I was told to contact a particular contractor for the bobcat work. He has two bobcats of different sizes, and apparently can get into all the little nooks and crannies. We should have him dig out the hill as two three foot tall steps, rather than one six foot tall step. This way, we avoid having to have the wall engineered at additional cost, and we also avoid the peril of a toddler balancing on top of the wall. Each step should be set slightly back from where we want each eventual wall, so that there will be room to backfill behind the walls. We should then cover the exposed dirt with tarps to protect it while we construct our wall. She recommended that we get wood wraps from Totem (which are free) for this purpose, and just weigh them down well so that they don't blow away.
For the wall construction, her recommendation was that we purchase "reclamation baskets" (also called "gaming baskets", which are just large wire bins) from another specified company, and fill them with pretty and reasonably large stones, purchased from a third source. And then we would sprinkle garden soil into the baskets between the stones, wet it down, and continue to sprinkle and soak until the baskets are well packed with dirt and rock. This is a cost-effective way of essentially making our own landscape blocks.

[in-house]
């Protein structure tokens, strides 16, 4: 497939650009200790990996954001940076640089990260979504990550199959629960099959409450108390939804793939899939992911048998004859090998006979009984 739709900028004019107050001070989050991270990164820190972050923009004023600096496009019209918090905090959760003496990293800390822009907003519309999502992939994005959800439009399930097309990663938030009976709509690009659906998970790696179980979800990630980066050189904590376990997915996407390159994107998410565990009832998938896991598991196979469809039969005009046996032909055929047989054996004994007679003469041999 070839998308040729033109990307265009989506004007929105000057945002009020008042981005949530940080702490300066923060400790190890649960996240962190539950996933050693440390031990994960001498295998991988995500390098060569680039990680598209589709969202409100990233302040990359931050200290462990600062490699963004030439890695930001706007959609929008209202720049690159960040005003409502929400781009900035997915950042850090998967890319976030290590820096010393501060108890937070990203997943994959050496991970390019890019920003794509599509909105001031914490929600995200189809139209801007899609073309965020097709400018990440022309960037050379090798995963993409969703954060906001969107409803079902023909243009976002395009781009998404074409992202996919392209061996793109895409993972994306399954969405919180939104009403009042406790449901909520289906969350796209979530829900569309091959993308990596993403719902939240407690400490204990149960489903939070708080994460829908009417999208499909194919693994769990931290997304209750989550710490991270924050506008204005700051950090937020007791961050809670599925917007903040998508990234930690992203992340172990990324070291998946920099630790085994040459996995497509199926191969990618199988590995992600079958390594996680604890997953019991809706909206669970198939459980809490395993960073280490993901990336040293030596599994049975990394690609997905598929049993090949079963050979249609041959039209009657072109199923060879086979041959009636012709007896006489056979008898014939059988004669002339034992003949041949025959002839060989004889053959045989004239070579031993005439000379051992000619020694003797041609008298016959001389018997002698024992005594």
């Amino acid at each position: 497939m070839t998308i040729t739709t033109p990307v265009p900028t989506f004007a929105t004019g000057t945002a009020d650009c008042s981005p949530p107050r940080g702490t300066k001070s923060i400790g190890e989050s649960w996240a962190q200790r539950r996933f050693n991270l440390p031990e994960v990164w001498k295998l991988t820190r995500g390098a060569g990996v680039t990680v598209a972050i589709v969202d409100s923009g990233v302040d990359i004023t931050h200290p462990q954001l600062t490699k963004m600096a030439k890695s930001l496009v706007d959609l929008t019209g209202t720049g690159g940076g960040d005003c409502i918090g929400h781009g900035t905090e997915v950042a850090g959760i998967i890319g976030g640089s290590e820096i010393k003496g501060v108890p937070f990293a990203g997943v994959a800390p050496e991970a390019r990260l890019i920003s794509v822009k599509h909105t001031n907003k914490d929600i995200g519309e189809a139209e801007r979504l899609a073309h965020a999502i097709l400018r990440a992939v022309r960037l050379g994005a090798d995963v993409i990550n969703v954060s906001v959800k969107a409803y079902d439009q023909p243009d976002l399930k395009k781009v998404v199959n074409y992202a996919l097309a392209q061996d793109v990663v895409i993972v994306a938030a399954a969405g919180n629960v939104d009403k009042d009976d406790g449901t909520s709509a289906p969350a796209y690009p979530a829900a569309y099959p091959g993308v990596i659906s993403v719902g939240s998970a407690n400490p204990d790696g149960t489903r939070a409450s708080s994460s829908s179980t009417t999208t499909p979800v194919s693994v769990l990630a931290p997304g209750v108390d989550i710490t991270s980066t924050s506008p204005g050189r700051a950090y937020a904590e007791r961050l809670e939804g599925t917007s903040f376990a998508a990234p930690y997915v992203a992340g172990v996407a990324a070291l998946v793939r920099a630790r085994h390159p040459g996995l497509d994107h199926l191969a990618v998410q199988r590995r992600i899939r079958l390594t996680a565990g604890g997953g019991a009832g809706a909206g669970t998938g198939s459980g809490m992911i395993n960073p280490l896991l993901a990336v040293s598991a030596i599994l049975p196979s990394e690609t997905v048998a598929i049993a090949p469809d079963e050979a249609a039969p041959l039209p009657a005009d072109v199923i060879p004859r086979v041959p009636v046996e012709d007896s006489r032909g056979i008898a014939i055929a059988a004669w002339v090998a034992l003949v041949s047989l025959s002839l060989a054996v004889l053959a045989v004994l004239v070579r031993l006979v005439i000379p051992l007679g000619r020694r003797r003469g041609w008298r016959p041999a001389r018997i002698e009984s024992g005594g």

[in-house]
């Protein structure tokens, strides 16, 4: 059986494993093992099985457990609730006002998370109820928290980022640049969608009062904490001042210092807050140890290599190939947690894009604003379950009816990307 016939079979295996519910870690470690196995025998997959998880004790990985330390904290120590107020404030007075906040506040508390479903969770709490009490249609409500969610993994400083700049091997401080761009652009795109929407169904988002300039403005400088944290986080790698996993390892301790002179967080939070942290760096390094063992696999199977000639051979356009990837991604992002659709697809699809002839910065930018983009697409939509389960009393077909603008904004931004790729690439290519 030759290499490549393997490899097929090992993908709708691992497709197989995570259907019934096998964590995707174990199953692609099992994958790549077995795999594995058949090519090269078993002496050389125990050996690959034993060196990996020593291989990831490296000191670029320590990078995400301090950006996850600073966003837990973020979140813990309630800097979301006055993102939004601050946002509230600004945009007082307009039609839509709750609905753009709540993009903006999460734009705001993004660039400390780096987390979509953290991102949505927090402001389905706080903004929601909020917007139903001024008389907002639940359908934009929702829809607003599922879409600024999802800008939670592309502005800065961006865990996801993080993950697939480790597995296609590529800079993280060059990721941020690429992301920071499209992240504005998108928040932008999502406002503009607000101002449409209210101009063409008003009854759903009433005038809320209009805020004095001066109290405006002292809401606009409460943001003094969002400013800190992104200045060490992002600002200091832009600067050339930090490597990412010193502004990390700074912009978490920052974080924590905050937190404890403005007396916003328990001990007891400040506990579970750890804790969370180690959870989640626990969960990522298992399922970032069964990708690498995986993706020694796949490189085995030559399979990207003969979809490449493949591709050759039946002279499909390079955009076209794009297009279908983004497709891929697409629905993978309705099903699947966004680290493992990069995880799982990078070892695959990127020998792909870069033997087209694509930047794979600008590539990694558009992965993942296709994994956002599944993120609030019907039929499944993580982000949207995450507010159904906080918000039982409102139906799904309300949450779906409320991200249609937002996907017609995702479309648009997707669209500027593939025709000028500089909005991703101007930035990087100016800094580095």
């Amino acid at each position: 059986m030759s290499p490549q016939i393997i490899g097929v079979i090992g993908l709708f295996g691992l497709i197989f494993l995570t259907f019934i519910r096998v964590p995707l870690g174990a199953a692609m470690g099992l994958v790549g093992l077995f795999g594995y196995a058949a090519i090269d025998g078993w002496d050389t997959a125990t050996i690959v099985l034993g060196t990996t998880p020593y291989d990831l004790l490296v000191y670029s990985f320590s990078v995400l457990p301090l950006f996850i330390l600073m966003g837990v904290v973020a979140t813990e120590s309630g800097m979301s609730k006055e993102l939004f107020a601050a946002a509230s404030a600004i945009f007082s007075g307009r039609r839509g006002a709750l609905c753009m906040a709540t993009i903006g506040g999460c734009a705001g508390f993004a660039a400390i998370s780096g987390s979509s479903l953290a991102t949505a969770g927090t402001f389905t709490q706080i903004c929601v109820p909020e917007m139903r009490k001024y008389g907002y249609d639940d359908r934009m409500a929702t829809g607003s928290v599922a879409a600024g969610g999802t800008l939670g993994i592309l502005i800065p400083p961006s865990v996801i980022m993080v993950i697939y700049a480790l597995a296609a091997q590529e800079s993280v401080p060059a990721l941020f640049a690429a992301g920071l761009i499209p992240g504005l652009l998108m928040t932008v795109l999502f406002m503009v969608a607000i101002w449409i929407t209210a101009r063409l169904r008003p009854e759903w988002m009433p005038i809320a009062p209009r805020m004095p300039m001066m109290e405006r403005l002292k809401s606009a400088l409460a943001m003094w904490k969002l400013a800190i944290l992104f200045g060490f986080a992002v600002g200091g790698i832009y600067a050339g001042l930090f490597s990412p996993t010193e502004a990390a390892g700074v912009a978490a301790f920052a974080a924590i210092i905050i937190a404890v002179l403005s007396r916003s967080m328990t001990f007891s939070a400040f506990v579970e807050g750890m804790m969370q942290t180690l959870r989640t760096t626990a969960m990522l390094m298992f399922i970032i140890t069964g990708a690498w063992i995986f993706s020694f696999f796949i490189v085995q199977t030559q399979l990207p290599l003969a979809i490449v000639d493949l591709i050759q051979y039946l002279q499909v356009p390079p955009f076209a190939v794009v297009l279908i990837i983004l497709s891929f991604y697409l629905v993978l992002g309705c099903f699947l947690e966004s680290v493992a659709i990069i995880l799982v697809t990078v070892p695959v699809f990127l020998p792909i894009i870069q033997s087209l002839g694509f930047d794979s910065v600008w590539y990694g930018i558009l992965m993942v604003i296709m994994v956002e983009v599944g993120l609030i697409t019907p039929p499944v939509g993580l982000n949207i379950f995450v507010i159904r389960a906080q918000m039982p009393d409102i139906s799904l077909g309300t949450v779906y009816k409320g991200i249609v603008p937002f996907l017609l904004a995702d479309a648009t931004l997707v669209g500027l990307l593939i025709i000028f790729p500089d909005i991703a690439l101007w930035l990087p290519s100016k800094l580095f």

Then we would stagger the now heavy baskets on top of one another, setting back each row slightly so that each of the two walls leans back a touch into the hill as a support. The weight of the baskets combined with the slight lean back will hold the hill up. And then we would backfill behind each wall with some of the clay soil that was dug out earlier, tamp it down, and make it really sturdy. It will look like a stone wall. It will not need to be perfectly even. Therefore, no foundation base will be necessary.
As a final step, the two walls would be planted. We suggested pink panda strawberries, which the landscaper felt would be beautiful. She also suggested planting some ornamental grasses throughout, just to give the walls some visual interest. Both the strawberries and grasses are evergreen plants, so the wall would remain attractive year-round. And the pretty pink-flowering strawberries are very fragrant, flower from early spring to late fall, produce small fruits, and spread into low-lying mats that provide nice coverage. They're quite thick, too, so weeds have a tough time getting through.
And then we can plant shrubs and perennials on the ledges at the top of the two walls, to make nice garden beds.
This sounds beautiful. And cost-effective. And totally unique to our area. But it also sounds really labour-intensive. And if you know us, you will know that we tend to procrastinate. A lot. Labour-intensive options may not be practical to our personalities. So we shall discuss it and see how we feel about this option all around.
In any event, I think this particular landscaper has awesome ideas! And I sure was impressed.